Here are nine Walk-Off Thoughts after the Indians' 8-6 loss to the Kansas City Royals Tuesday night.

1. The Indians had a tidal wave of momentum heading into the ninth inning Tuesday night. They've been one of the best teams in baseball in June. The offense has picked up significantly. Younger hitters have contributed and some struggling veterans have started to turn it around. They've stopped playing down to the lower teams in the division. The bullpen has remained the game's best. Tonight, the bottom of the order belted three home runs and drove in four. They're up 6-3 and cruising toward their fifth consecutive win. Brad Hand, who is 22-for-22 and a no-doubt All-Star selection, is jogging to the mound with three outs left.

2. And then baseball, the ultimate humbler of a sport, laughed at all of that. Baseball, at one point or another, is going to crush everybody. It doesn't mean it wasn't stunning to the home crowd to see Hand fall apart so drastically on one night. A night of positive momentum and a nice night of sleep heading into what could be their sixth consecutive win and second consecutive sweep? Gone. All the focus on a strong night for the bottom of the order and Carlos Santana boosting his All-Star starter case? Gone. Hand's perfect record in saves chances? Gone.

3. “I think he just proved he’s human," Indians manager Terry Francona said. "He had been pretty much flawless. It hurts to lose a game, but to expect somebody to never give up runs is not realistic.”

4. Hand was pitching in his fifth game in six days. It's a heavy workload. Though, Hand has been nearly flawless all season. If Nick Goody comes out for the ninth as well, Twitter explodes at the beginning of the ninth. If Hand derails as he did, Twitter simply explodes a few minutes later. Hand's velocity was down a touch. According to Baseball Savant, Hand averaged 93.3 on his fastball. On Friday and Saturday, Hand was sitting 94.1 and 94.3. It's a small downtick in velocity, but Hand wasn't quite himself. Though, it wasn't only velocity. He also left a few sliders up, namely the ill-fated pitch to Hunter Dozier that was crushed to left-center for a grand slam.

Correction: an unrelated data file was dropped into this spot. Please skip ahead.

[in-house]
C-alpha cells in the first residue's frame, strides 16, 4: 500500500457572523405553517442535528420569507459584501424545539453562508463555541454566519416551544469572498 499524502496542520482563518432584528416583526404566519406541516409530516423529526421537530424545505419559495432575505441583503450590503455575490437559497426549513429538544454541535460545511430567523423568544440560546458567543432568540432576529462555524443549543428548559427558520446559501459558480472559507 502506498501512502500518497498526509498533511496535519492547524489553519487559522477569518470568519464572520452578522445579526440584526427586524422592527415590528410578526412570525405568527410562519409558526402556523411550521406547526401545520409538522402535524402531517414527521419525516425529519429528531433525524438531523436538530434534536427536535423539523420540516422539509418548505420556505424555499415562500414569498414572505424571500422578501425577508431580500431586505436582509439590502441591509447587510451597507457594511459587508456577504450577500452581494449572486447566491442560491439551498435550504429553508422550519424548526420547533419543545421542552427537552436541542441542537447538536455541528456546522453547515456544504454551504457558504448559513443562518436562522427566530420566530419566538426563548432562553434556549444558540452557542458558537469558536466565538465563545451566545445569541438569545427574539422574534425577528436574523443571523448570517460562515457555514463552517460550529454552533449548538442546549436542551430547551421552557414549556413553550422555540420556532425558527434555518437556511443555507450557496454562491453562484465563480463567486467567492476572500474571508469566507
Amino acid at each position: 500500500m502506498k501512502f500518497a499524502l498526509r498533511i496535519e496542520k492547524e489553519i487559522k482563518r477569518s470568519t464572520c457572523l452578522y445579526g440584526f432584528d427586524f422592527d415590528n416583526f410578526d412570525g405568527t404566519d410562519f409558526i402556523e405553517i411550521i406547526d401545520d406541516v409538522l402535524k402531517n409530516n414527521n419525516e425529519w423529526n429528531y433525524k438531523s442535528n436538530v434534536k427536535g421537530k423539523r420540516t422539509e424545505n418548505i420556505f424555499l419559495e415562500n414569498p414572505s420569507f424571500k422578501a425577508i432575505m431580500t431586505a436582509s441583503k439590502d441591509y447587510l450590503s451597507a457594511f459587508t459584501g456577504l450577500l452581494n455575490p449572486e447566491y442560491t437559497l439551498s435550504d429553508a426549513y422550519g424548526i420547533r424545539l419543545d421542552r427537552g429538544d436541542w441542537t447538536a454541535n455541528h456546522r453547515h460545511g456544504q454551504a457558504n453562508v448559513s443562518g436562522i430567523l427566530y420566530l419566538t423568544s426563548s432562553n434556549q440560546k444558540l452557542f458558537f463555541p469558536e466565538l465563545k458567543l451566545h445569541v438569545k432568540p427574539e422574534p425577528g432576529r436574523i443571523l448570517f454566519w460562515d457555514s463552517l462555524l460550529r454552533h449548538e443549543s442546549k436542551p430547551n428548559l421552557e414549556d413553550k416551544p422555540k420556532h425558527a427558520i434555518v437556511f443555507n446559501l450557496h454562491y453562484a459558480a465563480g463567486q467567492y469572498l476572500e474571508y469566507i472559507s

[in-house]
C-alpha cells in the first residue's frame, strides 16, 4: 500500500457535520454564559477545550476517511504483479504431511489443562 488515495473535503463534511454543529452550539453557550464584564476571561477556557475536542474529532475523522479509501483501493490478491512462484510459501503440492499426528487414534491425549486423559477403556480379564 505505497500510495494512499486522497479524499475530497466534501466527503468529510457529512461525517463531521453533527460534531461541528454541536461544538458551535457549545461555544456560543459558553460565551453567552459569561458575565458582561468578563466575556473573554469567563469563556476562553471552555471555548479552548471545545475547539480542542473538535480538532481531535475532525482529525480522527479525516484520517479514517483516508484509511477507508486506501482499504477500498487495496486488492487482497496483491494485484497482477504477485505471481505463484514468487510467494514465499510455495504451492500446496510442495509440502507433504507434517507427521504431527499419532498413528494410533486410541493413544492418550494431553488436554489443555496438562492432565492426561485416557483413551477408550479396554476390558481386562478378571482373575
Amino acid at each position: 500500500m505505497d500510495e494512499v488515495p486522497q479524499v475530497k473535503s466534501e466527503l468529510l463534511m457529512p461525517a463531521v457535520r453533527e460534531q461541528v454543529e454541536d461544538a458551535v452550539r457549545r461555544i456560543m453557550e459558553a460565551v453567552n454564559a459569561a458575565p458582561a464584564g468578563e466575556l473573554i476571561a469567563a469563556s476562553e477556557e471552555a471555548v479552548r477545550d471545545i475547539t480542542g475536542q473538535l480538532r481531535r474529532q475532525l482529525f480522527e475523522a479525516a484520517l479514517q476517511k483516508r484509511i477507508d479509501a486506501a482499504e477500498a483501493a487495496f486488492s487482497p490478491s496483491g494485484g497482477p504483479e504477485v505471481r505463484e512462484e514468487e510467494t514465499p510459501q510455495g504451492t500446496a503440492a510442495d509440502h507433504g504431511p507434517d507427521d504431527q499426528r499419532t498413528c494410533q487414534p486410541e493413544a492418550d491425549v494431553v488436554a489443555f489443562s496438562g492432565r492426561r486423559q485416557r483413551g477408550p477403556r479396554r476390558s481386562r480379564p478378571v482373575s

5. Hand said he felt fine. Francona added that the team checked with him, and while he was said to be OK with pitching for the fifth time in six days, Hand will have the day off on Wednesday before the off day on Thursday.

6. "I felt physically good," Hand said. "I'd let him know if something felt tired or whatever, but I felt good, just didn't make some pitches. ... No, I got ahead, was trying to bury a few sliders and left them up. Sometimes when you throw too many strikes, it comes back to hurt you. Just got ahead of a few of those batters and made some mistakes."

7. Up to that point, it was a strong night for the bottom of the order, a good sign for this Indians club that has tried to survive for much of the year with a dangerous top of the lineup and a lot of question marks afterward. Tyler Naquin, Roberto Perez and Mike Freeman all hit home runs and combined to go 5-for-11 with four RBI. Perez hit 13 home runs in the previous three seasons combined and now has 14 in less than three months this season. 8. “Yeah, we did some good things offensively and it felt we spread it out evenly and got an extra run," Francona said. "It’s just one of those nights where they came back and snatched one from us. We’ve done that before. It hurts.”

9. Carlos Santana in the seventh belted home run No. 18, which leads the club. And as voting begins Wednesday to determine who will start at first base for the American League, Santana does have the best statistical case over the Twins' C.J. Cron and the Yankees' Luke Voit. Santana leads AL first baseman with 2.7 fWAR. His 149 wRC+ is tied for first with Seattle's Dan Vogelbach. His on-base percentage of .412 is first. Regardless of how the voting turns out, Santana is likely headed for at least an All-Star selection, and he'll have his spot in the Home Run Derby to represent the hometown team. And along the way, he's played just about as vital of a role as anybody to help a struggling and beat-up roster weather a two-month storm of injuries and slumps.

Ryan Lewis can be reached at rlewis@thebeaconjournal.com. Read the Indians blog at www.ohio.com/indians. Follow him on Twitter at @ByRyanLewis.